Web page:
Real Business Cycle Views of the Great Depression and Recent Events: A Review of Timothy J. Kehoe and Edward C. Prescott's Great Depressions of the Twentieth Century
Temin, Peter. 2008. "Real Business Cycle Views of the Great Depression and Recent Events: A Review of Timothy J. Kehoe and Edward C. Prescott's Great Depressions of the Twentieth Century."
Journal of Economic Literature,
This book collects essays, most of which were published earlier, into an advertisement
for real business cycle (RBC) analysis. Half of the essays discuss the Great Depression;
half discuss events of the 1980s and 1990s. They all use the general equilibrium model
of economic growth to analyze short-run fluctuations in the rate of economic growth
of various countries. I find that the use of closed economy models without frictions
is not useful for the analysis of short-run variations in the rate of economic growth.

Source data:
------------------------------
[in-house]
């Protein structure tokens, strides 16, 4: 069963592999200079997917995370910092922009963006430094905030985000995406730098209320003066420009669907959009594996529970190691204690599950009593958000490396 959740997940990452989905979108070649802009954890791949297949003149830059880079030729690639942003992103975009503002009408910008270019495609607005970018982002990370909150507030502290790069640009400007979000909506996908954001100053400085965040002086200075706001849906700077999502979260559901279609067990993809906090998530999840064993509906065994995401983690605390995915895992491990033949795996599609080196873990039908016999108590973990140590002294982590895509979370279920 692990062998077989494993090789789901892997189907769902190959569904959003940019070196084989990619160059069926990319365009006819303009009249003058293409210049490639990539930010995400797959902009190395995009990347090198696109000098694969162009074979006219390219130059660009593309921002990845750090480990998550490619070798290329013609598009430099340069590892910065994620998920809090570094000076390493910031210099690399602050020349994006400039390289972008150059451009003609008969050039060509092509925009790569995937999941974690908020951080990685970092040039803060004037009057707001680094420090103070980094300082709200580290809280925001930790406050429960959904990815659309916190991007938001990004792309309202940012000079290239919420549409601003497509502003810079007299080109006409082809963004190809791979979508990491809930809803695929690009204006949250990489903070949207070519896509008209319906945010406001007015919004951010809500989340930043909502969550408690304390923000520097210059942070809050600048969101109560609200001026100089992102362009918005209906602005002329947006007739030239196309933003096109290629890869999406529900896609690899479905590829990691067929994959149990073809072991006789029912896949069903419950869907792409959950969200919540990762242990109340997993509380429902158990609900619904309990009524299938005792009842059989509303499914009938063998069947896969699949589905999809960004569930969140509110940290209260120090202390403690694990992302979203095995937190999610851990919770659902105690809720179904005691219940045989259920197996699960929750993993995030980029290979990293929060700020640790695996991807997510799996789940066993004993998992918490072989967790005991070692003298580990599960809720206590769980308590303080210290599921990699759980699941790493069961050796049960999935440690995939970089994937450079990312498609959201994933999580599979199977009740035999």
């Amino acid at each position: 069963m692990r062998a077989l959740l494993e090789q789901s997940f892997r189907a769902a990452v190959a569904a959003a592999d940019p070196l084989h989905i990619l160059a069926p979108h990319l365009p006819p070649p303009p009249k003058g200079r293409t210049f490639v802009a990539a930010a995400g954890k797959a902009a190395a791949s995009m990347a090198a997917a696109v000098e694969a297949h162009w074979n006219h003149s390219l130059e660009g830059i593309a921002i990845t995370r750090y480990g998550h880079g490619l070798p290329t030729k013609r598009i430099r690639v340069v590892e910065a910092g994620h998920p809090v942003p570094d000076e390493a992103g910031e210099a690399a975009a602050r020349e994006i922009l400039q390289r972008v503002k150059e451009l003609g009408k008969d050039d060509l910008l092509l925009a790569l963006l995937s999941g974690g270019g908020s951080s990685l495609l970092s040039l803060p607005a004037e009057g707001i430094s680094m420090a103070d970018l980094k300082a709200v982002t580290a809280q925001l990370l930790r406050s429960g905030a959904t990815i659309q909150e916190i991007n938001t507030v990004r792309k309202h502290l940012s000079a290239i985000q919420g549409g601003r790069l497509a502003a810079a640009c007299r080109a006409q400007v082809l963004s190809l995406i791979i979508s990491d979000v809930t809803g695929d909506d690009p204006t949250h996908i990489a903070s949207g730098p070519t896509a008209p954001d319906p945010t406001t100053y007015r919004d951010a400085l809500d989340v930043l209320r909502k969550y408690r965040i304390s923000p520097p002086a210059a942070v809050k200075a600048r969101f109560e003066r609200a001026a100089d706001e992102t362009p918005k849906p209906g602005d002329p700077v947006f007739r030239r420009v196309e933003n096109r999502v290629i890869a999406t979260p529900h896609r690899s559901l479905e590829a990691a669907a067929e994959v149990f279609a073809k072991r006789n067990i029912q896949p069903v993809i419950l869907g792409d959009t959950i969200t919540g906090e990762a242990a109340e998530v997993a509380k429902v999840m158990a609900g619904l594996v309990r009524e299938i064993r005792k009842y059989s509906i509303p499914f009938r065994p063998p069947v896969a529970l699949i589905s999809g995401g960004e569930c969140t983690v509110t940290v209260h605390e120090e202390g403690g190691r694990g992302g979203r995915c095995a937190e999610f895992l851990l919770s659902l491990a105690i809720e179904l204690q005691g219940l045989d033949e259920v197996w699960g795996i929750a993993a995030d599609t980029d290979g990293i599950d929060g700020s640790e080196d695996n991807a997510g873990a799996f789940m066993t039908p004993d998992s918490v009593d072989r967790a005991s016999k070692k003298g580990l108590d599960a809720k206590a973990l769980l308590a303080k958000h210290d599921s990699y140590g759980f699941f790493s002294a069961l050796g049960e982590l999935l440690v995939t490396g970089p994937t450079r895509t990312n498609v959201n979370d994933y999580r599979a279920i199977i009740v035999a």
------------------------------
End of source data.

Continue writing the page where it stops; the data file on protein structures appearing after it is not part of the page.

Almost all of these essays end by claiming that variations in the rate of GDP growth
were due to changes in the rate of total factor productivity (TFP) growth. They do not
provide any explanation for fluctuations in the rate of TFP growth, leaving the reader
no closer to understanding these periods of depression and slow growth. I discuss in
turn the essays on the Great Depression, the essays on more recent fluctuations, and
the definition of "great depressions" used in this volume.
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Temin, Peter (MIT)
E32: Business Fluctuations; Cycles
N10: Economic History: Macroeconomics and Monetary Economics; Growth and Fluctuations: General, International, or Comparative
O47: Measurement of Economic Growth; Aggregate Productivity; Cross-Country Output Convergence
E13: General Aggregative Models: Neoclassical